Epitonium jukesianum (Forbes, 1852)
Description: Shell slender for genus, variable in height to width ratio; whorls connected. Whorls rounded, with 9-28 axial ribs per whorl, usually continuous from whorl to whorl. Ribs thick or thin, often rolled back on top, not peaked. Interspaces smooth. Aperture oval; outer lip with normal rib externally. Umbilicus closed. Colour white. Operculum corneous.
Size: Up to 24 mm in length, usually less than 15 mm.
Distribution: Australia and New Zealand. In Australia, at least from northern NSW southwards, around southern Australia to southwestern WA, including Tasmania. The range may be larger, but the boundaries are not known because of the difficulty in distinguishing species at the limits.
Habitat: Lives buried in sand, associated with sea anemones. Mainly known from empty shells washed up on beaches. Usually uncommon, but occasionally very common.
Comparison: This is by far the commonest of all the epitoniids found in shell grit on NSW beaches. With its tall, slender form it resembles E. tacitum and E.minorum, but is smaller and the whorls are connected. See also "Identification of the NSW species of Epitonium" in the introduction to this family.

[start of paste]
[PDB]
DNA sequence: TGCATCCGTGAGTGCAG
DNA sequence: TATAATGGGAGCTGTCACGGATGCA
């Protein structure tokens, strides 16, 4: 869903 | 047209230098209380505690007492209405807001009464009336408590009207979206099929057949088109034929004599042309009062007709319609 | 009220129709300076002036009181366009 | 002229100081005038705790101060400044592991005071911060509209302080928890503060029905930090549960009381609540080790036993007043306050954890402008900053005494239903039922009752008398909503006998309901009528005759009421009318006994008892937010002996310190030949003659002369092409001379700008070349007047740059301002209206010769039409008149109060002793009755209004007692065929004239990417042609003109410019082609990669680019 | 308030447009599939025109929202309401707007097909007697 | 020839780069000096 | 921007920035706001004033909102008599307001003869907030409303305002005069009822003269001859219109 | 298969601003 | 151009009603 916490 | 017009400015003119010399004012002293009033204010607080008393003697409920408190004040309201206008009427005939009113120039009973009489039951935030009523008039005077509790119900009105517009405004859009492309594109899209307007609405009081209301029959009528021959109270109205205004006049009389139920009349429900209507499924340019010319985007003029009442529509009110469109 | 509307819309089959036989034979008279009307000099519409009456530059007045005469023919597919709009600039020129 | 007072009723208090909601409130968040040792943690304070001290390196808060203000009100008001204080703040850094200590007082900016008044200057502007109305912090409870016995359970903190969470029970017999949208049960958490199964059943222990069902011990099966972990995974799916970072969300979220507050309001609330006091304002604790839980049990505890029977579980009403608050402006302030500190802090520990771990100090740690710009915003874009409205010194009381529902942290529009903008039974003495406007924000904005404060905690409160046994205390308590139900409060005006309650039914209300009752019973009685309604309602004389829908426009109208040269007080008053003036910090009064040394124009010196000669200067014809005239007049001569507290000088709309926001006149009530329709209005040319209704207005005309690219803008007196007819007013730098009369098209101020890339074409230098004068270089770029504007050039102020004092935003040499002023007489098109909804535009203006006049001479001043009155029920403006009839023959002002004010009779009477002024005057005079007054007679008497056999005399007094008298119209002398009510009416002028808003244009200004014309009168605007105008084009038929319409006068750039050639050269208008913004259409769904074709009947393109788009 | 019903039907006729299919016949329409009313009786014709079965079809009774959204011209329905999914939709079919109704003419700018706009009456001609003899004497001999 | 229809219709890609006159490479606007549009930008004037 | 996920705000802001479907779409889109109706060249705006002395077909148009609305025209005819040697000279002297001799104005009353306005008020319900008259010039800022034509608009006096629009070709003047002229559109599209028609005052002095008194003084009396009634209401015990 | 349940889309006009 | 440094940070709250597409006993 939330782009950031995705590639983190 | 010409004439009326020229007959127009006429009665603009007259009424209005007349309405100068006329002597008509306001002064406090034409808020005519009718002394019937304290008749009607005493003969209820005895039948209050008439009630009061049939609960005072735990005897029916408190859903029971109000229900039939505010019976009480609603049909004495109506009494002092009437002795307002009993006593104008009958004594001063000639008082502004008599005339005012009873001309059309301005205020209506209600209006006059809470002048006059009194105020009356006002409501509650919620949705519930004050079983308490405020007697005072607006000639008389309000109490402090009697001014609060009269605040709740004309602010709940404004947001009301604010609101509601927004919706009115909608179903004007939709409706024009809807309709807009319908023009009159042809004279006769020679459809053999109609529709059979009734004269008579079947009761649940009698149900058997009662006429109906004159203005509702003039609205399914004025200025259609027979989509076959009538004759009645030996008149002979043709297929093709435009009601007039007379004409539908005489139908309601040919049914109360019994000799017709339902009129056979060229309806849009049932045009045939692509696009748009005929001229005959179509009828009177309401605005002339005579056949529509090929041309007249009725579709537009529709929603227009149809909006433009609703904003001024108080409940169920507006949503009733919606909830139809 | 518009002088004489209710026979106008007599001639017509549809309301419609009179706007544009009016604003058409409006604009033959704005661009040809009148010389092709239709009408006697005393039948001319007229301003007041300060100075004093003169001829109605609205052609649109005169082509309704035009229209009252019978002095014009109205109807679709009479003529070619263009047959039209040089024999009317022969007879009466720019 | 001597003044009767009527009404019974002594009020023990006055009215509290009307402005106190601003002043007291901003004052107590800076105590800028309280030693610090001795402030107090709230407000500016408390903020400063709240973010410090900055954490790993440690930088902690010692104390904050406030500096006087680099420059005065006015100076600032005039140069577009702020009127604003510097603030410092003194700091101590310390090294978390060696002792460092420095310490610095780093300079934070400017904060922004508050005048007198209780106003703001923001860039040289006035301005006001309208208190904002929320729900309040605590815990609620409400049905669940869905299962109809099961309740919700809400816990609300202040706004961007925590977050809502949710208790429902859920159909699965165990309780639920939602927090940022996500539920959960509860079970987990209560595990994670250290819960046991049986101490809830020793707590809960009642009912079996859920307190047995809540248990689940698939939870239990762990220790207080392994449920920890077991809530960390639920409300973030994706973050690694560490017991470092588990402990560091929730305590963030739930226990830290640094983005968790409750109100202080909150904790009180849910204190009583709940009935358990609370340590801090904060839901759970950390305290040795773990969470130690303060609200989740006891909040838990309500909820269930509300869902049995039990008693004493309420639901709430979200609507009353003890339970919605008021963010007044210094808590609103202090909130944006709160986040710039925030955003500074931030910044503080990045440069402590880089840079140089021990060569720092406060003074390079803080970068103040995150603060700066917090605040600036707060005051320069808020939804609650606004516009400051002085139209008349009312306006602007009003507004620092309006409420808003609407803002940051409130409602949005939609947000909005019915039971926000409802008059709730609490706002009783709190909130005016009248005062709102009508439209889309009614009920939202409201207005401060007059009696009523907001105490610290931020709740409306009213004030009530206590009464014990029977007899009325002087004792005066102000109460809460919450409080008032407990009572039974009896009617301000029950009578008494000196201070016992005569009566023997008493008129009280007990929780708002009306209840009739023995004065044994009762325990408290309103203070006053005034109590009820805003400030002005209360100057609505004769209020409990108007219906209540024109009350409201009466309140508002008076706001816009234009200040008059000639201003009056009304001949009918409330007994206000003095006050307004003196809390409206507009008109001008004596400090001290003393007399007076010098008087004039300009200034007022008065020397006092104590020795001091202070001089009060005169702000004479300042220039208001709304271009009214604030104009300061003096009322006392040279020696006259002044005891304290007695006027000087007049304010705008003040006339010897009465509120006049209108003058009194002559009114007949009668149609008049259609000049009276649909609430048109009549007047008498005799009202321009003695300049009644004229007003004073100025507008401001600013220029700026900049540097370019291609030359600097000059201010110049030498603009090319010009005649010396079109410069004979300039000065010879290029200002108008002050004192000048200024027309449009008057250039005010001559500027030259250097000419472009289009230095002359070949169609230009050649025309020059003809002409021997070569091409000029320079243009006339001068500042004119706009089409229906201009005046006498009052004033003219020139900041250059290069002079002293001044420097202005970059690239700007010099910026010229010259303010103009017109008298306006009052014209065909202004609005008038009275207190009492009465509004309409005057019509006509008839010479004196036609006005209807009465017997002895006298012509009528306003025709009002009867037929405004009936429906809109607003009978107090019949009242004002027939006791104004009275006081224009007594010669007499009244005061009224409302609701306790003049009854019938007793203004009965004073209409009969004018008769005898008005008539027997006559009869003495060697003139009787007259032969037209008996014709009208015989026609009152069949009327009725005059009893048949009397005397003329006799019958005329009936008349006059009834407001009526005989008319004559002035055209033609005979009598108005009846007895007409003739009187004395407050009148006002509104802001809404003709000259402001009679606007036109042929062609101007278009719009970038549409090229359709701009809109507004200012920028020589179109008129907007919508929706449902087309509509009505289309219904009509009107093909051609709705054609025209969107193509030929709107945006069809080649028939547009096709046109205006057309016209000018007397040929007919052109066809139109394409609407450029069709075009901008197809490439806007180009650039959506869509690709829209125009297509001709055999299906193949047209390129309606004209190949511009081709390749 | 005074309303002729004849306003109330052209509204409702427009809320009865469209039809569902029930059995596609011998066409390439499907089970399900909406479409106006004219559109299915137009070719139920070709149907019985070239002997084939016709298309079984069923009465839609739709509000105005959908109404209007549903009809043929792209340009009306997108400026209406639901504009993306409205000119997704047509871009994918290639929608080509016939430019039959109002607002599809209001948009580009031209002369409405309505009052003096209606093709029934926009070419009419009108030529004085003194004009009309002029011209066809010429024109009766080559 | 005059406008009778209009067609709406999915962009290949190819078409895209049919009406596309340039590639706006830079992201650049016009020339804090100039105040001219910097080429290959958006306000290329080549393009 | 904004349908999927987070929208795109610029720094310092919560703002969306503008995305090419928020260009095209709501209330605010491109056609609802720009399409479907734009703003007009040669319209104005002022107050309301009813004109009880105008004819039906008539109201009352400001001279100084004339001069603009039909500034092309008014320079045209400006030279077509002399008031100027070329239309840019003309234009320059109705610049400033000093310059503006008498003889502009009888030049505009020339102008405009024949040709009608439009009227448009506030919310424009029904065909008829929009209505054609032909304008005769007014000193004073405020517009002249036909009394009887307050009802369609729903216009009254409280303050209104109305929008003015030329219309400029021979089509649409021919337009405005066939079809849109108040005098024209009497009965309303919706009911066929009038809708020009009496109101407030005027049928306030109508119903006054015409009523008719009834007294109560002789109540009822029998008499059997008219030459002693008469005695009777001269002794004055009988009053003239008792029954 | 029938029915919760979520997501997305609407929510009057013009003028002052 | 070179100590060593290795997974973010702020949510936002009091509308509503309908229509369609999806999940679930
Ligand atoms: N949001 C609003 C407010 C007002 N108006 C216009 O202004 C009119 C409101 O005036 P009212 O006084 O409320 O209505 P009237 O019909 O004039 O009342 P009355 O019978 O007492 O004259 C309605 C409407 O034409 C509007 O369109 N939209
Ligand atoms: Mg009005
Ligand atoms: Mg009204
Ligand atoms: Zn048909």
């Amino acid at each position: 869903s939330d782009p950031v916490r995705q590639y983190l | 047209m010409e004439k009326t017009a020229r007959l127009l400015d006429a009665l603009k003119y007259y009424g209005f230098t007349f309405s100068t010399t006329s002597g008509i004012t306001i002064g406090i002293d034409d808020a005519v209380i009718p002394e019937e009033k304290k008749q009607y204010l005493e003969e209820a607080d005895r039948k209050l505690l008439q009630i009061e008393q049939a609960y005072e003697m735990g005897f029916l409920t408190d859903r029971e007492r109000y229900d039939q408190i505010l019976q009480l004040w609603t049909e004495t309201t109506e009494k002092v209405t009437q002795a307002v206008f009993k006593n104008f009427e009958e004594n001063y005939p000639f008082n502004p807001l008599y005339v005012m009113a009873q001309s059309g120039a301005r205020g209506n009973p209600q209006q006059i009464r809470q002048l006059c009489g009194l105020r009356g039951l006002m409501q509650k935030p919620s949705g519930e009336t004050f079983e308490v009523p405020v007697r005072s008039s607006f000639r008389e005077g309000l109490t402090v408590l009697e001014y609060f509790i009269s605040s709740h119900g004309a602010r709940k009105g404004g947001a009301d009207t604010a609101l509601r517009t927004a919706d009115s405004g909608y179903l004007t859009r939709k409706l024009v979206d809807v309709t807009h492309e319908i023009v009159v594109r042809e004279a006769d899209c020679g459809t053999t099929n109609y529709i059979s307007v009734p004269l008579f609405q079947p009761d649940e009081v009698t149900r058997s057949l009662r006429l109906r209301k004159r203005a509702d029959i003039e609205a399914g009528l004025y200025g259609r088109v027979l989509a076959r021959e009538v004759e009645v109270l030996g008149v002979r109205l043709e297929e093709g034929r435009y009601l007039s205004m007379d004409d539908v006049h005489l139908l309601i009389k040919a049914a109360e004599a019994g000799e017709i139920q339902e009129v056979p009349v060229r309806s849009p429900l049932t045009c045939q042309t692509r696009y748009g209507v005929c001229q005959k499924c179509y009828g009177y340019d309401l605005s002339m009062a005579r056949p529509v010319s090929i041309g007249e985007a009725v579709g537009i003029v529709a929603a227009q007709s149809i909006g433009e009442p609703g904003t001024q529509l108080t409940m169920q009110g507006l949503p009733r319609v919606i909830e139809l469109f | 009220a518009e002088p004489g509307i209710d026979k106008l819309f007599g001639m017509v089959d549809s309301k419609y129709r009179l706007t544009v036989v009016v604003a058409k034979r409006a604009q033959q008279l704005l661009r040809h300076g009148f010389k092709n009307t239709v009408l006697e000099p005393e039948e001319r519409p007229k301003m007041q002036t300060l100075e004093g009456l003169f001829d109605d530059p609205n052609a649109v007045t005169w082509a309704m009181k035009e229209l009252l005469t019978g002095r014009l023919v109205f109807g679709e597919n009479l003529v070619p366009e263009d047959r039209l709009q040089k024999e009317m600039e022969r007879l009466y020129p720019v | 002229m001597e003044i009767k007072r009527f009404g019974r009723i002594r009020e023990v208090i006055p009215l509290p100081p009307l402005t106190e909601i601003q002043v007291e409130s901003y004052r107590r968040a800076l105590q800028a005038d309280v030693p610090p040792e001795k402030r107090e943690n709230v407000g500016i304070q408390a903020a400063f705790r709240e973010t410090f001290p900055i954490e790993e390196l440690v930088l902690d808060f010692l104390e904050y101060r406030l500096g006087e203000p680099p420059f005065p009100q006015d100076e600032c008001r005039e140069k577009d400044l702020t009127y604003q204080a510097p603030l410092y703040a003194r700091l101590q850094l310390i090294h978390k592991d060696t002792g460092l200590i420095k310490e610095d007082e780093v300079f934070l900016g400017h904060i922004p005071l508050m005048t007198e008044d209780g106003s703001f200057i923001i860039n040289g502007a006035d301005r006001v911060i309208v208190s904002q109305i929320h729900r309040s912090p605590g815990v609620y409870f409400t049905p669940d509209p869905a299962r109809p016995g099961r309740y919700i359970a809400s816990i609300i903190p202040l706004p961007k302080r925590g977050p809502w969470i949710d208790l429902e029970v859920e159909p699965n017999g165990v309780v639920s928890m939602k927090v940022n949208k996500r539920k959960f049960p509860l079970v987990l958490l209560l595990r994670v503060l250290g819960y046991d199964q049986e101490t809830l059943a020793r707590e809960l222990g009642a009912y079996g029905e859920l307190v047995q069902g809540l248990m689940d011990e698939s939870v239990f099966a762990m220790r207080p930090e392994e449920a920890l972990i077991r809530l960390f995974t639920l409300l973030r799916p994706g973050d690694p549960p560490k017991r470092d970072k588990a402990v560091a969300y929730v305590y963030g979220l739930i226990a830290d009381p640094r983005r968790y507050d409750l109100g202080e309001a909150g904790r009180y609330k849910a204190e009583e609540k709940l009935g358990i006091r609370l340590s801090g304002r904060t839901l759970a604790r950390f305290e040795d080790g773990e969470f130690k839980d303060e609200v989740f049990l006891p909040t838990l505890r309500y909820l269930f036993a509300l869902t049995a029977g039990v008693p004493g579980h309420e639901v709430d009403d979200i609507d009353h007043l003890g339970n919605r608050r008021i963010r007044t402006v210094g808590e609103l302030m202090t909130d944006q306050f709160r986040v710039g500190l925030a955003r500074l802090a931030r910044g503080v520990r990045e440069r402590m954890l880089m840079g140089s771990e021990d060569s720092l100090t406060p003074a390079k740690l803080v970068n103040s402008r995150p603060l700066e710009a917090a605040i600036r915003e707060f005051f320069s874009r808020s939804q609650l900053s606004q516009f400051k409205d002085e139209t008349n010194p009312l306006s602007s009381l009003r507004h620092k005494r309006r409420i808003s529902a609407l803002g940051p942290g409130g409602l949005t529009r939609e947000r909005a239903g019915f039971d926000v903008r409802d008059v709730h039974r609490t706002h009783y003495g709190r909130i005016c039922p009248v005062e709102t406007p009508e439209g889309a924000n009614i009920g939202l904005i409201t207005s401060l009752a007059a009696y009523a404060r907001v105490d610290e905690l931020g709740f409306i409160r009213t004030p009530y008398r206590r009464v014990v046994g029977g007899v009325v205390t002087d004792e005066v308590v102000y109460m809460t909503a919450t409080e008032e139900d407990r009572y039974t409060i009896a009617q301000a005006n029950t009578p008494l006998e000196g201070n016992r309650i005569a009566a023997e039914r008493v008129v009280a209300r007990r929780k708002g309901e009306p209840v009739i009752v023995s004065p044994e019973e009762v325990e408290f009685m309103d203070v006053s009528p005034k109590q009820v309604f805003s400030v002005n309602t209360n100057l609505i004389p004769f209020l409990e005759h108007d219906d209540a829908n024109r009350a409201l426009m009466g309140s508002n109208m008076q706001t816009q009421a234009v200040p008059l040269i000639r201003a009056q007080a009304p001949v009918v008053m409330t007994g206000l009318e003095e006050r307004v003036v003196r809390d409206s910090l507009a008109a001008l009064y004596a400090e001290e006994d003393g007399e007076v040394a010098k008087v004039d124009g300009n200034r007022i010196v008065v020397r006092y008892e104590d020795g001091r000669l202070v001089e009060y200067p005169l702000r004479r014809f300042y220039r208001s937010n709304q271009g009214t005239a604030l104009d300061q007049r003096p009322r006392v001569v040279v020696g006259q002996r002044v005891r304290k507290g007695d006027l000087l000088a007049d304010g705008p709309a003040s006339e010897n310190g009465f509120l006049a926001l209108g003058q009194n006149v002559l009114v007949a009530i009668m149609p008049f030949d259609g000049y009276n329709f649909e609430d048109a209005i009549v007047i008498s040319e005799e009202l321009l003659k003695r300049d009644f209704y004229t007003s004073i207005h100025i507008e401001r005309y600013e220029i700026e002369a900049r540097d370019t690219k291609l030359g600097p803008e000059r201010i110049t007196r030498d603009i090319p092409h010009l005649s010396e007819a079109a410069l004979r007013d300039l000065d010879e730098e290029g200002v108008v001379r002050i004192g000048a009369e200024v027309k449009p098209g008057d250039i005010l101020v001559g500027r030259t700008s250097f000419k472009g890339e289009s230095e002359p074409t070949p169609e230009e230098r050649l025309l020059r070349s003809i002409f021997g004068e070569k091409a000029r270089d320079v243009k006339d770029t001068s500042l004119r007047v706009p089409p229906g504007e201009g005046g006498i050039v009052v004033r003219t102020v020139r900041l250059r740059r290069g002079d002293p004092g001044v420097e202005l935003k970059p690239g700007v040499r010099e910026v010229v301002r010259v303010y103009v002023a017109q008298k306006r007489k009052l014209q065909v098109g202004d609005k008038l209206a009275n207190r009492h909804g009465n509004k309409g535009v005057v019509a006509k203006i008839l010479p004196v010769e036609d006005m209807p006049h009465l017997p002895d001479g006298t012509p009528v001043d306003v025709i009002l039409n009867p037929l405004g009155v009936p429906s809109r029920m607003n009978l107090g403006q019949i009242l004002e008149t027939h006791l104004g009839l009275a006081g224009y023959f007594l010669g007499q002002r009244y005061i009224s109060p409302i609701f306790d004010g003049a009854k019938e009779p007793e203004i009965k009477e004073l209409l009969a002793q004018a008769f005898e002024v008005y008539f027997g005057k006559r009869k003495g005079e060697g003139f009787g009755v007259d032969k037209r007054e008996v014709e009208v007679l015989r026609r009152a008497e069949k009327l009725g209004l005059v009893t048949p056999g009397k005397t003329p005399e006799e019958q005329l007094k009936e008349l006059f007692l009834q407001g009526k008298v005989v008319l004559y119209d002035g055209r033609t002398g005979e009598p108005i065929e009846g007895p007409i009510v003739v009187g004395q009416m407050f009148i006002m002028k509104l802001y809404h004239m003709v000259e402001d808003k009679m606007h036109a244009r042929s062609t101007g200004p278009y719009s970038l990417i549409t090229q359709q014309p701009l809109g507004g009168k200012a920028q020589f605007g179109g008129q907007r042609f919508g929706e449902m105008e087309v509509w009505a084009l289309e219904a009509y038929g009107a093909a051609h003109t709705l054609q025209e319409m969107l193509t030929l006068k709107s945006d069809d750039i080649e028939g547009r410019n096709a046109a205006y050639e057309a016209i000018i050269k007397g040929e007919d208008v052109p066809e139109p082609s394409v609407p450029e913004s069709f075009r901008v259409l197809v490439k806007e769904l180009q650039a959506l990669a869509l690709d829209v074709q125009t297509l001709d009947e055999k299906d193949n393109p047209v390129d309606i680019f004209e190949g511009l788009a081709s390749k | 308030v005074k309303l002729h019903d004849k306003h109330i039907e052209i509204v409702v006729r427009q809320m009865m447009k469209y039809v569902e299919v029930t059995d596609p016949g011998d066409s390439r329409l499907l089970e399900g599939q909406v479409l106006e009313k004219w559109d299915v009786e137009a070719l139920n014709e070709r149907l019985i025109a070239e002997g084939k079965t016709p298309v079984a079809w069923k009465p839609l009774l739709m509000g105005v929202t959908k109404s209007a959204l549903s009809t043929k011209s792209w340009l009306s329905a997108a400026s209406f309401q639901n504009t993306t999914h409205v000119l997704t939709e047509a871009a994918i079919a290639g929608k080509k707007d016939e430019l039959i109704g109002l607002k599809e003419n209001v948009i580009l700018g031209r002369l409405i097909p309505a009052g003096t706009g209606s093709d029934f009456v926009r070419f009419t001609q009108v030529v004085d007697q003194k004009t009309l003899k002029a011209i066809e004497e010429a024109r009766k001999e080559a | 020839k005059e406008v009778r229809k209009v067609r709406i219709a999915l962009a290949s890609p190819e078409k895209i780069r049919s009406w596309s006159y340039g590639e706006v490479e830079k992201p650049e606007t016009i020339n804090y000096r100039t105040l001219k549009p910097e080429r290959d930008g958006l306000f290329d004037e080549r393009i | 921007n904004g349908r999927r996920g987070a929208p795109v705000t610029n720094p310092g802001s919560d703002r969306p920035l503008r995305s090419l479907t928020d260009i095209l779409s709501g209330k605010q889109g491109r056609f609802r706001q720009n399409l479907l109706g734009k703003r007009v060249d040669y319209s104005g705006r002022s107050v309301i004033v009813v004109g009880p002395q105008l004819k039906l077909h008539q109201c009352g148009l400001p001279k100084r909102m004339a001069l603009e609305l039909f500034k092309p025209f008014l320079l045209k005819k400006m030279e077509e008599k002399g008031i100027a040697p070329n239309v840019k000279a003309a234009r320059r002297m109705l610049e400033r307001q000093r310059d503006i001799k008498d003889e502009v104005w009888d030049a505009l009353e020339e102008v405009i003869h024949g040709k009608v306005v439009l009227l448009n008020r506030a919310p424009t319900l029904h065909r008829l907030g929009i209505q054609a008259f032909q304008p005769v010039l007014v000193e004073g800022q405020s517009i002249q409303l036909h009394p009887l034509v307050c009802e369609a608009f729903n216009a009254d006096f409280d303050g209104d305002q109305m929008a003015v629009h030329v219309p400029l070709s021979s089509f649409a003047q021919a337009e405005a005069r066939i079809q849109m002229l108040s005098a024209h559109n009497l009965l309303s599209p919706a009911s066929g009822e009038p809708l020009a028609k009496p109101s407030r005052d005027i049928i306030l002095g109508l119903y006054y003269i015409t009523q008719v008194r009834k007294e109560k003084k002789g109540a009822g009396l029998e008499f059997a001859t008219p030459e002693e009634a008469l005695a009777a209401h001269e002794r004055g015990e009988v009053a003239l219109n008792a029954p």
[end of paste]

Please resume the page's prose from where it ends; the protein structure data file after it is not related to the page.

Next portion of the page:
Synonymy: Synonyms are Scalaria delicatula Crosse & Fischer, 1864; Scalaria wellingtonensis Kirk, 1880; Acutiscala ampacta Iredale, 1936; Acutscala fabia Iredale, 1936. Verco (1906b) reported that he had examined the types of Scalaria delicatula Crosse & Fischer, 1864 in the British Museum, and considered it a synonym of this species. Wilson (1993, p. 276) illustrated a large specimen of E. jukesianum as Epitonium delicatula, but I can see no reason for separating the large specimens as a different species, or for using the name E. delicatula for them.
Remarks: This species is variable in height to width ratio and in the number of ribs per whorl. This variability is demonstrated in Fig. 2, which shows two specimens from the same lot from Gunnamatta Bay.
The egg masses of this species were described by Smith, Black & Shepherd (1989). "The egg mass consists of 50-200 small, spherical capsules encrusted with sand grains joined together by a fine spring-like thread forming a tangle. Each capsule is between 0.6-0.8 mm in diameter. Hatching takes place about 8 days after laying through a break in the capsule membrane through which the veligers emerge".
Fig. 1: Gunnamatta Bay, NSW (C.335907)
Fig. 2: Gunnamatta Bay, NSW (C.335907)
Copyright Des Beechey 2008